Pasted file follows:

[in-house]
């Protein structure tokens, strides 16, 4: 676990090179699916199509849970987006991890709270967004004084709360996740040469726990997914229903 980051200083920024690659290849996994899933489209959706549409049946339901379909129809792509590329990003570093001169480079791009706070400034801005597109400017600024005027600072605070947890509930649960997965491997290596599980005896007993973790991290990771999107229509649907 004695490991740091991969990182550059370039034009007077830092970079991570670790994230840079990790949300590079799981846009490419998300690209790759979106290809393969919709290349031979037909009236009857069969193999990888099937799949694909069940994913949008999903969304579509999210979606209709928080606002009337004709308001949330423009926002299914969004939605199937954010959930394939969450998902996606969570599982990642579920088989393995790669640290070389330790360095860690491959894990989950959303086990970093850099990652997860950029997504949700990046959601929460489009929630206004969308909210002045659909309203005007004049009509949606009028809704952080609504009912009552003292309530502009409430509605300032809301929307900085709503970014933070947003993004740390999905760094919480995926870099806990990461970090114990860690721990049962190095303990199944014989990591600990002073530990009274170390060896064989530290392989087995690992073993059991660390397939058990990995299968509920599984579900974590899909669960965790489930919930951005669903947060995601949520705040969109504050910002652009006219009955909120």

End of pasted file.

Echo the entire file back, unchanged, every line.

[in-house]
């Protein structure tokens, strides 16, 4: 676990090179699916199509849970987006991890709270967004004084709360996740040469726990997914229903 980051200083920024690659290849996994899933489209959706549409049946339901379909129809792509590329990003570093001169480079791009706070400034801005597109400017600024005027600072605070947890509930649960997965491997290596599980005896007993973790991290990771999107229509649907 004695490991740091991969990182550059370039034009007077830092970079991570670790994230840079990790949300590079799981846009490419998300690209790759979106290809393969919709290349031979037909009236009857069969193999990888099937799949694909069940994913949008999903969304579509999210979606209709928080606002009337004709308001949330423009926002299914969004939605199937954010959930394939969450998902996606969570599982990642579920088989393995790669640290070389330790360095860690491959894990989950959303086990970093850099990652997860950029997504949700990046959601929460489009929630206004969308909210002045659909309203005007004049009509949606009028809704952080609504009912009552003292309530502009409430509605300032809301929307900085709503970014933070947003993004740390999905760094919480995926870099806990990461970090114990860690721990049962190095303990199944014989990591600990002073530990009274170390060896064989530290392989087995690992073993059991660390397939058990990995299968509920599984579900974590899909669960965790489930919930951005669903947060995601949520705040969109504050910002652009006219009955909120």